Accuracy of ENT diagnosis of Reflux Changes

Many gastroenterologists suspiciously view a diagnosis of laryngopharyngeal reflux (LPR) as assessed by an Ear, Nose, and Throat (ENT or otorhinolaryngologist) physician.  This is due to a high degree of variability of these visible findings in a number of studies.  A recent pediatric study reaches the same conclusion (J Pediatr 2014; 165: 479-84).

In this study, the authors recruited 52 infants in an effort to establish a reflux finding score for infants (RFS-I).  This infant scale was modified based on a previous RFS developed in adults (Laryngoscope 2001; 111: 1313-7).  In these infants, scored videos were evaluated by 3 pediatric ENTs, 2 adult ENTs, and 2 gastroenterology fellows.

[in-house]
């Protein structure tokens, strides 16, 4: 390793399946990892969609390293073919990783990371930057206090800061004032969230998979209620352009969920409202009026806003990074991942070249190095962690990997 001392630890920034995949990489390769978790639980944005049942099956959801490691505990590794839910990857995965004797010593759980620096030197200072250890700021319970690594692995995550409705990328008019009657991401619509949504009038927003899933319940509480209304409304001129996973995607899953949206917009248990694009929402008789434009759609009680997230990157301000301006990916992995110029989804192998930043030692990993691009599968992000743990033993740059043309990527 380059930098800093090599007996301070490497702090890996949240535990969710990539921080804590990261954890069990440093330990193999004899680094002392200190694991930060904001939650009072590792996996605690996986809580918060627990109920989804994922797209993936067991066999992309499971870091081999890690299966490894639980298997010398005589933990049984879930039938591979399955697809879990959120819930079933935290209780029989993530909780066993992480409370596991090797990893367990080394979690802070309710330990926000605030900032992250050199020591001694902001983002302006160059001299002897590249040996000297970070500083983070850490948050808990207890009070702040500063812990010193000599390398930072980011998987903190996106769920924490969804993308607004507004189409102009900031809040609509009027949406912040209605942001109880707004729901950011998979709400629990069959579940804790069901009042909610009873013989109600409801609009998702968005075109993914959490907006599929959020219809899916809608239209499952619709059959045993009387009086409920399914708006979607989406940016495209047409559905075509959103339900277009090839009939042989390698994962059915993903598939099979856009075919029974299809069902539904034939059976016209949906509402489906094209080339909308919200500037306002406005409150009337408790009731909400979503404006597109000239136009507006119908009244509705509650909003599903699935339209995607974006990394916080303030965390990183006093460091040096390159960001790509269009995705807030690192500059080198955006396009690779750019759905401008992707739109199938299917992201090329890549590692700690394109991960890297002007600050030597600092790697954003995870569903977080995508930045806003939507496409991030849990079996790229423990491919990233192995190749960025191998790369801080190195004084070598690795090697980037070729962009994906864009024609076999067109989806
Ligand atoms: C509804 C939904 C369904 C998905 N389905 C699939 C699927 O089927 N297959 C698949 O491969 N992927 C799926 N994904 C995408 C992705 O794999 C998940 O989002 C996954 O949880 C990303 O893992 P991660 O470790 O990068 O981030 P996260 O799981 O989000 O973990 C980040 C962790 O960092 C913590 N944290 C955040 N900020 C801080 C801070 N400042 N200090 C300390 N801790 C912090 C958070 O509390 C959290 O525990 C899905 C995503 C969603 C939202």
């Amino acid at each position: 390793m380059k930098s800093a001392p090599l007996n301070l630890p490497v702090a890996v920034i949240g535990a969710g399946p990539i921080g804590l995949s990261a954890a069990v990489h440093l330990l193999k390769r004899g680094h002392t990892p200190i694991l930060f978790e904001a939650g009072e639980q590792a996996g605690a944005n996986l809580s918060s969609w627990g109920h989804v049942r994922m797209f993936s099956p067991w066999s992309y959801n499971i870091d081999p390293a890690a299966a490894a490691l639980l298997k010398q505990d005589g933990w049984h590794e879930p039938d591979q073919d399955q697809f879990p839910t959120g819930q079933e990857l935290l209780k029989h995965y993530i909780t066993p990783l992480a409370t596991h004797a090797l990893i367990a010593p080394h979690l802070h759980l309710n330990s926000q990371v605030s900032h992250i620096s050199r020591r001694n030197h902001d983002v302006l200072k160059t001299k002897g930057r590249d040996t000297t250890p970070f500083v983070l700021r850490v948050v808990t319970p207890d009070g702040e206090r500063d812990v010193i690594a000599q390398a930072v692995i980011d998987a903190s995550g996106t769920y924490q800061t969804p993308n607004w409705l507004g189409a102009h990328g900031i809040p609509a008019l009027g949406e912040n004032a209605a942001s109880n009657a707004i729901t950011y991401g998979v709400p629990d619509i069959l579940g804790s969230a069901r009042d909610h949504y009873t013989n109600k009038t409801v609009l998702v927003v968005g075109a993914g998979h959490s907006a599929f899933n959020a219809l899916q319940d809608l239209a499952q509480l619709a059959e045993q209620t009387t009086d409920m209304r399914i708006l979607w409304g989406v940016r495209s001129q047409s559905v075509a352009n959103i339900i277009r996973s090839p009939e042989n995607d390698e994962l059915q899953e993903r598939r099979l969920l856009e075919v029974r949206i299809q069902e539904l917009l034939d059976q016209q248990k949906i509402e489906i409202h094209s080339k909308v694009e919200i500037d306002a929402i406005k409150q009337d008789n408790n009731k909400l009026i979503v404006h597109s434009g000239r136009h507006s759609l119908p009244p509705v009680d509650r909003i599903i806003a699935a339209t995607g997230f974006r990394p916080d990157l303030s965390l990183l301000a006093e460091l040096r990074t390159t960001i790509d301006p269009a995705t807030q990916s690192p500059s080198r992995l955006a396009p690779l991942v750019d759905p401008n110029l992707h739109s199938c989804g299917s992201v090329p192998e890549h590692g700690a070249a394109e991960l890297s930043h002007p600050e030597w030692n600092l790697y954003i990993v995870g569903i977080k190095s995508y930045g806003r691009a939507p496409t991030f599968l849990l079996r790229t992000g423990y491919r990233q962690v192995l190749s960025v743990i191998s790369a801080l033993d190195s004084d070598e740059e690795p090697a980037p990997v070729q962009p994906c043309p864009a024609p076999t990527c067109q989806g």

Specific finding:

  • “laryngeal erythema/edema showed the lowest observer agreement…it is often speculated that laryngeal edema is caused by LPR, but no convincing evidence is available to support this theory.”

Bottomline: “Only moderate interobserver agreement [of the RFS-I] was reached with a highly variable intraobserver agreement…the RFS-I and flexible laryngoscopy should not be used solely to clinically assess LPR related findings of the larynx, nor to guide treatment.”

Related blog post:

1 thought on “Accuracy of ENT diagnosis of Reflux Changes

  1. Pingback: Better to Do a Coin Toss than an ENT Examination to Determine Reflux | gutsandgrowth

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